Tryout Season

Discussion in 'General Softball' started by InSider, Jul 13, 2016.

  1. InSider

    InSider New Member

    As you can see by the "Team Needing Players" section, it is now officially tryout season. If I may, I would like to offer a few bits of advice.

    1. Research the teams you are interested in. The schedule they play; do they get into the tournaments you want? The way they are coached; did you watch them play at all? If your kid is interested in playing in college, do the teams you're interested in have a record of helping get their players recruited? Have you spoken to any of the parents who have children currently playing for that coach? I would take the opinion of former player's parents with a grain of salt since their opinion is formed largely upon why they left the team.

    2. Yes, daddy ball is real. However, I would offer up that it is far less common than we are led to believe. Again, it's all about perception. Many parents don't see the reality of their child's abilities or attitude or behavior.

    3. If a coach or an organization leader has to continually tell you how much they know or how much better they are than so and so, well, they probably aren't. There is something to be said for quiet confidence. This applies to players as well as coaches.

    4. Ask lots of questions about fees and what, exactly, they are used for. If you get vague answers, such as "you get uniforms, fall/winter/spring tournaments, some of which are showcases, and we have our own facility", I would ask for specifics. Especially if they're asking you for $1000+ in fees. The more money you put into this, the more PO'd you will be when things aren't what you thought.

    5. Watch the coach. Are they a yeller? Are they too passive? Do they control everything or have they surrounded themselves with good assistants who know the game? Most importantly, does their style of coaching line up with your child's style of learning?

    6. Listen carefully to the coach's words. If they tell you your daughter will be the #1 pitcher and #4 batter on their team, RUN! I don't care how good you THINK your child is, this is a ploy to get you on the team. If the coach is any good, the players will earn their spots and their playing time. If he says "We play in the top showcases in the state", then you need to ask which ones have they played in. If they say "trust me", well, don't. Again, if they feel the need to put down any other teams, coaches, or organizations to make themselves look more attractive to you, then that should speak volumes to their character.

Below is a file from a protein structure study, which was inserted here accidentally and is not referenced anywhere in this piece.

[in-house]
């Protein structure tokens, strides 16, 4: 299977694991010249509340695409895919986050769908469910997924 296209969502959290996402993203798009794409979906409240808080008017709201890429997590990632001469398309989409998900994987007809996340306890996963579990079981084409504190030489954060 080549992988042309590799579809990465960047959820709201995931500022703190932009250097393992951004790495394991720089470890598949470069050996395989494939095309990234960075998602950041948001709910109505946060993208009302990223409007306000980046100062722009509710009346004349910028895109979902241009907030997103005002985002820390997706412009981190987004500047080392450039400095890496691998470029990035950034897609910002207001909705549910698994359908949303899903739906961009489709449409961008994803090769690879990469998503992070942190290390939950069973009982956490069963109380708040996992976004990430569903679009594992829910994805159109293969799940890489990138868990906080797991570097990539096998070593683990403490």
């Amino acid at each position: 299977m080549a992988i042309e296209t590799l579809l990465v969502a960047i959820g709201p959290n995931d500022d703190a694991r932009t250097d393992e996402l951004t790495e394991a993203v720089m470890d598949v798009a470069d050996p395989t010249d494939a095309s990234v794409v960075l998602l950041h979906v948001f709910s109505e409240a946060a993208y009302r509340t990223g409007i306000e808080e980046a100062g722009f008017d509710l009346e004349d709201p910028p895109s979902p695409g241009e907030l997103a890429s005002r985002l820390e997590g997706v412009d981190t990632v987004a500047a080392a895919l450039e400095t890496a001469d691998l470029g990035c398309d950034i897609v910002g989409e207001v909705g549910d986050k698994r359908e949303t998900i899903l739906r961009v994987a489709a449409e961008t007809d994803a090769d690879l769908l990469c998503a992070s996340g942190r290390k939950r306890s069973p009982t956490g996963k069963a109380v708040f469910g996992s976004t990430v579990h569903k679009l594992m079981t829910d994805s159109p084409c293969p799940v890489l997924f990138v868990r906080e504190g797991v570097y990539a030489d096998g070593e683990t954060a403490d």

7. Take your child to tryouts for teams that you're not sure they could make. Believe me when I tell you that, while there are parents with "daddy goggles", there are also parents who don't realize how good their child really is. Many are the times I have seen parents of outstanding players understate their kid's talent.

    8. The level of play is largely dictated by the organization you are playing for. Like it or not, established top-end organizations will attract the best players, more often than not. If you want to be truly competitive, those are the teams you want to play for. Start up teams are traditionally not very strong. This is not always the case, and when it's not, it's because you have coaches that have come from top organizations to start a team.

    9. DO NOT tell the coach how great your kid is. DO NOT inflate your kid's stats and numbers. DO NOT involve yourself in your child's tryout. Let them do their thing and let their play speak for itself. A good coach will see right through your bragging as soon as they watch your child tryout.